Here's an example describing how a Seattle-area firm was transformed--in this case, from the top down--into a dignitarian institution.
In the early 1970s, residential real estate sales could charitably be called a predatory business. It was not quite as rapacious as in David Mamet's play Glengarry Glen Ross, but definitely not for the faint of heart. The tone was set by the principle of caveat emptor, which allowed sellers and their agents to misrepresent properties to buyers.
That license characterized the conduct of the entire industry: agents abused not only buyers but sellers and each other as well; brokers in turn abused their agents. It was rankism at its rankest.
In 1972 John Jacobi bought a small local office in Seattle called Windermere Real Estate. A young man, he had resigned from a promising career in banking to escape the coils of bureaucracy. He had no brokerage experience but he brought a model of cooperation, not exploitation, and of dignity, not rankism.
Jacobi began dealing with his agents as equals and upgraded the appearance of their work spaces. He insisted that they conduct themselves with honesty and respect for all parties. He increased the agents' share of commissions and did nothing to encourage competition among them or, as the company grew, between offices.
These anti-rankist policies worked. Growth continued even in the grim years of the early 1980s, and today Windermere is a network of over 250 offices and some 7,500 agents throughout the West.
Jacobi's changes did not occur in a historical vacuum, however.
Beginning in the mid-1970s, consumerism caught up with the real estate business and court decisions ended the practice of caveat emptor. The Federal Trade Commission forced profound changes in the industry, removing the stain of rankism from the relationship between agents and buyers.
Although the analysis of rankism may at first seem more complex than that of the familiar isms, there is one way in which tackling it is actually easier: we all have known its sting. Not everyone has a personal experience of racism or sexism or the other isms, but because at one time or another each of us has been nobodied, there's a sense in which we've all set foot on the same boat.
But we are not yet all fully in that boat. Only as we opt to forgo the short-run gains of abusing a power advantage in exchange for a guarantee that our own dignity will be secure when the tables are turned do we align ourselves with others who've made this same choice. In time that solidarity group will assume the proportions of a movement which, as it swells, will force a renegotiation of the social contract predicated on the rejection of rankism. The result will be the creation of a legal framework for a dignitarian society analogous to that created by the U.S. Congress with passage of the civil rights and voting rights acts of 1964 and 1965, which paved the way for a multicultural society.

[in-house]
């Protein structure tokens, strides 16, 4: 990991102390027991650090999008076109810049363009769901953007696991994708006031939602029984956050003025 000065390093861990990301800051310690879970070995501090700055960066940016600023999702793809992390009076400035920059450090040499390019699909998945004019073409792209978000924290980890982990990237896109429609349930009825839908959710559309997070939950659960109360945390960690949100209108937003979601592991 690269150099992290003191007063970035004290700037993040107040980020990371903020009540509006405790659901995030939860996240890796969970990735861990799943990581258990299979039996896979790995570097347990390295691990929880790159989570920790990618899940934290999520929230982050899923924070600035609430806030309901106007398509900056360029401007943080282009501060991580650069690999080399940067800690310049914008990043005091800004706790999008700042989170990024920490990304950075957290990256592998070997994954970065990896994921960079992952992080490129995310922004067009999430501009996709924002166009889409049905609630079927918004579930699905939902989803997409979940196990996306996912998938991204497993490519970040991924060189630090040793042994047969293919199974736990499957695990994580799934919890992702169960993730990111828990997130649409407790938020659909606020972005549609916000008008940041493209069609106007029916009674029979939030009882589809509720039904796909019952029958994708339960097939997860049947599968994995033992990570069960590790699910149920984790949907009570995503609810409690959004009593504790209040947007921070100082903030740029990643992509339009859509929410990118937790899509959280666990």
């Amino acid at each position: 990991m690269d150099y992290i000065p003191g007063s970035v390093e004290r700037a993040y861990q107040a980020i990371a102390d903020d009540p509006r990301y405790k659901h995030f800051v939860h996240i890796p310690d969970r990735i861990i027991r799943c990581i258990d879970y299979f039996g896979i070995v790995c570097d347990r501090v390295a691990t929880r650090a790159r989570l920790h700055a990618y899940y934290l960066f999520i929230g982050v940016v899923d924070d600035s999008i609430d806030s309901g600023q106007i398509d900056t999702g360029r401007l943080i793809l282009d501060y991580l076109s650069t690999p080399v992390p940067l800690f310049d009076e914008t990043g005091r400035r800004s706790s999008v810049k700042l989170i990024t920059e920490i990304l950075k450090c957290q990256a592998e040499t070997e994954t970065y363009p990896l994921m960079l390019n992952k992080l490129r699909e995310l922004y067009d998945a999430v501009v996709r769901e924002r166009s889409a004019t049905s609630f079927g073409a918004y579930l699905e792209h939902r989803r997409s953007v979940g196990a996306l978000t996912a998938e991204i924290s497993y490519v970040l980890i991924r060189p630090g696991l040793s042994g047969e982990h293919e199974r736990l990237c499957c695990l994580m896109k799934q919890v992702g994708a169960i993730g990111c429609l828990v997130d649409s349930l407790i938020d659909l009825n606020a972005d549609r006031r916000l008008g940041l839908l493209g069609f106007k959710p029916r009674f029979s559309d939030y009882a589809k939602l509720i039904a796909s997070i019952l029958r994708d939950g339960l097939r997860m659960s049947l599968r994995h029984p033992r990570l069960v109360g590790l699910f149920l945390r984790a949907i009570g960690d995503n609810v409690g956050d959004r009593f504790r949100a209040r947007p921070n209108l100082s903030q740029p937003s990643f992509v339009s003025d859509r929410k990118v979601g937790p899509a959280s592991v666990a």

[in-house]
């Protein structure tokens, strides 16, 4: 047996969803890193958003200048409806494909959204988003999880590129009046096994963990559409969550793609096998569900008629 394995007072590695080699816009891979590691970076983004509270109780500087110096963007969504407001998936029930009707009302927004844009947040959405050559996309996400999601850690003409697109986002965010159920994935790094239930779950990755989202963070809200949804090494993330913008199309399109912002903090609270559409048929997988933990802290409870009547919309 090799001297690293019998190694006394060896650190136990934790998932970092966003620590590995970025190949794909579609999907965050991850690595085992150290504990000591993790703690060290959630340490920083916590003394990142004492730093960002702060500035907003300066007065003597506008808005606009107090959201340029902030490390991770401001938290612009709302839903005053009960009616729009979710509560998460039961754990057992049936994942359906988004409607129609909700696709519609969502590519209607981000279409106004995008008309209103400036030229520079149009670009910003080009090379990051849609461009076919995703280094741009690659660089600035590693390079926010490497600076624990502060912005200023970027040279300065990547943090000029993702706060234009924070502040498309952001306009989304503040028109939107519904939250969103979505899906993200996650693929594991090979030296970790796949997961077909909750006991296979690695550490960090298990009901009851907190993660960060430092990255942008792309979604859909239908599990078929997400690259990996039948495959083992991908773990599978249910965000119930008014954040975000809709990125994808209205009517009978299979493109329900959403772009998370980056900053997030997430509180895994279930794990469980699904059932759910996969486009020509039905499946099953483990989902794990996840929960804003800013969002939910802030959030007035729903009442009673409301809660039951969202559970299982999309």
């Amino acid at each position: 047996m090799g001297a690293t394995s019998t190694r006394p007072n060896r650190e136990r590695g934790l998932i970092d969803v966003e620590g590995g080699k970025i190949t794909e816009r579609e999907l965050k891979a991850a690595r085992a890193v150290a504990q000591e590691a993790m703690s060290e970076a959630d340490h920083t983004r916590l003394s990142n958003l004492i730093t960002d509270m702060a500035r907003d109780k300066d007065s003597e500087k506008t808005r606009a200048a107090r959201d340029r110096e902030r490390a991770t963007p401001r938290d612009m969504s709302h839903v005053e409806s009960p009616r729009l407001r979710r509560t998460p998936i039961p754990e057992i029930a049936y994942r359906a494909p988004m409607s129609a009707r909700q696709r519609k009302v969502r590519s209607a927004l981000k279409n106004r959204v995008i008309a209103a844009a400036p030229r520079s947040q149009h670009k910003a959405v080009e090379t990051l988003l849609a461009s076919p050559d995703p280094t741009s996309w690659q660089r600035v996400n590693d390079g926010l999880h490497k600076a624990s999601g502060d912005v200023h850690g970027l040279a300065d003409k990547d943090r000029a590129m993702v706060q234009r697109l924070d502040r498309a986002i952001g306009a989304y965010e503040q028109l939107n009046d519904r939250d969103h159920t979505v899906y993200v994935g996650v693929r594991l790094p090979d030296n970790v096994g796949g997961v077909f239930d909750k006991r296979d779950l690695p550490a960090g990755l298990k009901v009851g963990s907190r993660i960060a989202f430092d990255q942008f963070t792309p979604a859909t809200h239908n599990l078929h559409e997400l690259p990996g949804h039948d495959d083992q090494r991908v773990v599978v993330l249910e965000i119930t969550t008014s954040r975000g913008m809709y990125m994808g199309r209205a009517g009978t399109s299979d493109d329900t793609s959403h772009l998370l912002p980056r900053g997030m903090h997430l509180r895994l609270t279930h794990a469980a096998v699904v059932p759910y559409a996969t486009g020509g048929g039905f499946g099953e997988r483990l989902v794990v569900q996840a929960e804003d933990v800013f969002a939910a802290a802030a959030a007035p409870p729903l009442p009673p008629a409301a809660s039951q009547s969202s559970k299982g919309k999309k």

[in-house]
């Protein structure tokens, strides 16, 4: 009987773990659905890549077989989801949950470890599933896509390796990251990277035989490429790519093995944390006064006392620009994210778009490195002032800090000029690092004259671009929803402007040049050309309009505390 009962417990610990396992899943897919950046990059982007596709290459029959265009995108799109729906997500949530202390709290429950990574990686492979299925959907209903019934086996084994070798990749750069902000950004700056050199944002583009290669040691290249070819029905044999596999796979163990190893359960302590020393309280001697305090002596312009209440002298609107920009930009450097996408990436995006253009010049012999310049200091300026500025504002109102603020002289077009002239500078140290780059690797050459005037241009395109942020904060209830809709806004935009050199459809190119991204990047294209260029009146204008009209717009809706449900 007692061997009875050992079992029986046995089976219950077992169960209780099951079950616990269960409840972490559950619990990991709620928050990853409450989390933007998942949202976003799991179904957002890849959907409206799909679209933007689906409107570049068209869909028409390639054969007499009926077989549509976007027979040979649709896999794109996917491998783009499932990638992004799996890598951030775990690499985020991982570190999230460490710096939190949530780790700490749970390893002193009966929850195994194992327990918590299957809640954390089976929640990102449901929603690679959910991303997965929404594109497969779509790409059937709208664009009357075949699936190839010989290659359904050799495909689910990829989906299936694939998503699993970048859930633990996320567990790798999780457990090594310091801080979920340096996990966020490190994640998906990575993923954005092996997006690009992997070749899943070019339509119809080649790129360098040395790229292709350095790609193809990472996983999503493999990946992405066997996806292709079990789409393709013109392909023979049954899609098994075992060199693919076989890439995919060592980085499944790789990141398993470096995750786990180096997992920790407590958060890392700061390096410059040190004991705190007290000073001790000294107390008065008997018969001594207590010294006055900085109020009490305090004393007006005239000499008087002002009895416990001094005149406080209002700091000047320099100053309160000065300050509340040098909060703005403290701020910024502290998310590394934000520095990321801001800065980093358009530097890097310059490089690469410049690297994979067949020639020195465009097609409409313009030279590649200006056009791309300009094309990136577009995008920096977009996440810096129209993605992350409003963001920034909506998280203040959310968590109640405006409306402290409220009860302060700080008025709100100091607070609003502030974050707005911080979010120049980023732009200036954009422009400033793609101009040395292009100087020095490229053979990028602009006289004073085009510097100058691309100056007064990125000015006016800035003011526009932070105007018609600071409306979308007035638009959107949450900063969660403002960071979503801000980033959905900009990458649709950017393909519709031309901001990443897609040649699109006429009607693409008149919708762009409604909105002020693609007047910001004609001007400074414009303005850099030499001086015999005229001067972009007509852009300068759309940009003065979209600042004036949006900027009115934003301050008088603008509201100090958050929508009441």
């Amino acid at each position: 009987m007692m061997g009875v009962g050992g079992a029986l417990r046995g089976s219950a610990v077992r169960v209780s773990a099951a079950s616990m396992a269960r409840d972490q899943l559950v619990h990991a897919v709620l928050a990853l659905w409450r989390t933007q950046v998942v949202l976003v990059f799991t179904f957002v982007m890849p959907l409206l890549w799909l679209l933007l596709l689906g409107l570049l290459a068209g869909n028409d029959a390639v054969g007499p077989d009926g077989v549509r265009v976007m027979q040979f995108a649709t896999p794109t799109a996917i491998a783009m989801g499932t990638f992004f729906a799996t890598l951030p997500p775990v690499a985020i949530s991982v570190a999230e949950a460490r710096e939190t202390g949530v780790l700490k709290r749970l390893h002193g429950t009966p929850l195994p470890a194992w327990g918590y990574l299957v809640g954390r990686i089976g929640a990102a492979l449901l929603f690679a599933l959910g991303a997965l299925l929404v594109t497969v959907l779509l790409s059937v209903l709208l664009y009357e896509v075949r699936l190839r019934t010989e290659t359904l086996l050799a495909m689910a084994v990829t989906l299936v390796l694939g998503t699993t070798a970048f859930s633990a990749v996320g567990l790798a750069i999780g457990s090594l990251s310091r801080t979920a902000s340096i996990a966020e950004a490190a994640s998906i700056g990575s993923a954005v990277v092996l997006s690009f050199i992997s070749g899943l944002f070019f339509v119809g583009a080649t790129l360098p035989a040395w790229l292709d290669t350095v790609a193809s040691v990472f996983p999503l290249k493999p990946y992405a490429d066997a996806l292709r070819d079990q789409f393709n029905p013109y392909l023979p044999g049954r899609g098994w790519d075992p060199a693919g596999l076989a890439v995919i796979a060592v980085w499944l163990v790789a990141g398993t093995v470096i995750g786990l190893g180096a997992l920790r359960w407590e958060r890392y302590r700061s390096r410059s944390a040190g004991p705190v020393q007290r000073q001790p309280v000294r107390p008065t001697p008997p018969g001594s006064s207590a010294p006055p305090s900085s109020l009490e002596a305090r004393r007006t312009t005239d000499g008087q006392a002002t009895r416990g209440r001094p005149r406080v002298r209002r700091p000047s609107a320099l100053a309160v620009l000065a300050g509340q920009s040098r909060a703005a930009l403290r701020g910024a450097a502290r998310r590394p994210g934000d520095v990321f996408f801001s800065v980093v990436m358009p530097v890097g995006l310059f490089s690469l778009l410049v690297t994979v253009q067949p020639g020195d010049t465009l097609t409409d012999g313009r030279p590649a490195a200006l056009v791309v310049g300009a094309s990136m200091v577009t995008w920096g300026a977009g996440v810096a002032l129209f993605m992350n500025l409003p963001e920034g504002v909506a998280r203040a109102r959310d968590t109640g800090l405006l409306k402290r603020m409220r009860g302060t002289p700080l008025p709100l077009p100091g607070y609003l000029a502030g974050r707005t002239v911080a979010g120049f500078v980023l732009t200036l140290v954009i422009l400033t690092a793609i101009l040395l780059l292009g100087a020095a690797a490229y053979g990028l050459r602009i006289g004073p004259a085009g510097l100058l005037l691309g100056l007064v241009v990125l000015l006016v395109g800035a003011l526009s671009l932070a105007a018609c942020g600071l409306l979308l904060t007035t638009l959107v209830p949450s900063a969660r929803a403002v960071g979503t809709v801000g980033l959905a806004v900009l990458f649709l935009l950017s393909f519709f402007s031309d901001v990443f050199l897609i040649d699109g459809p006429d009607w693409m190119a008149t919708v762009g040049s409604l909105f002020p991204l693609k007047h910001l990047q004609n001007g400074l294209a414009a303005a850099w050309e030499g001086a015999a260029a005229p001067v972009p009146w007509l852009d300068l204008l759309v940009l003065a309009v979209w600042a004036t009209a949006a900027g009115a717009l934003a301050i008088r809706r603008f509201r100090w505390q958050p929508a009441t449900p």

A second way in which targeting rankism simplifies matters is in the effect it has on the principle of political correctness. All of this doctrine's various, specific (and too often tedious) preachings can be replaced by one simple, comprehensive tenet: protect the dignity of others as you do your own.
Does this maxim sound familiar? The golden rule has been around for two millennia, but for the most part its observance has been optional and haphazard. Giving rankism a name and building a dignitarian society holds the promise of making adherence to the golden rule the norm rather than the exception. The reason this precept has always sounded unrealistically utopian is that there has not been a mechanism of accountability. Anyone could suspend it, at a moment's notice, to take advantage of a difference in power. This will be far more difficult, and hence far more rare, in a dignitarian society that expressly disallows rankism.
Even when people have the best of intentions, the feelings and interests of others are invariably hurt at times. We're constantly overreaching in our uses of power--stepping on others' toes if not their necks--and experiencing injury ourselves. But it's one thing to do this inadvertently and quite another to claim the prerogative to do it. Slavery and its segregationist aftermath were not defended as unintended deviations from the norm; they were defended in principle by whites who asserted their innate superiority and therefore their absolute right to dominate and exploit people of color.
So, too, rankism is now supported by many in principle. There will probably always be lapses, but once the burden of proof shifts from victims to perpetrators, we'll know that rankism has lost its sanction and a dignitarian consensus is in formation.
How can we hasten that day? First, by learning to anticipate which uses of power will cause indignity. We can do this by building a model of each proposed use of power in advance so as to predict its ripple effects. By interviewing those likely to be affected, we can avoid what would otherwise be attacks on their dignity. We keep revising the model until we find one that does no harm, and only then do we green-light the project. Today, environmental impact studies are routine. Why not "dignity impact studies?"
Second, we can take steps to eliminate rankism from our existing social and civic institutions. This means creating models of the organizations in which we live, work, learn, heal, worship, and govern ourselves, and then testing them in practice and adjusting them until they succeed in safeguarding the dignity of both those who staff and those who are served by them.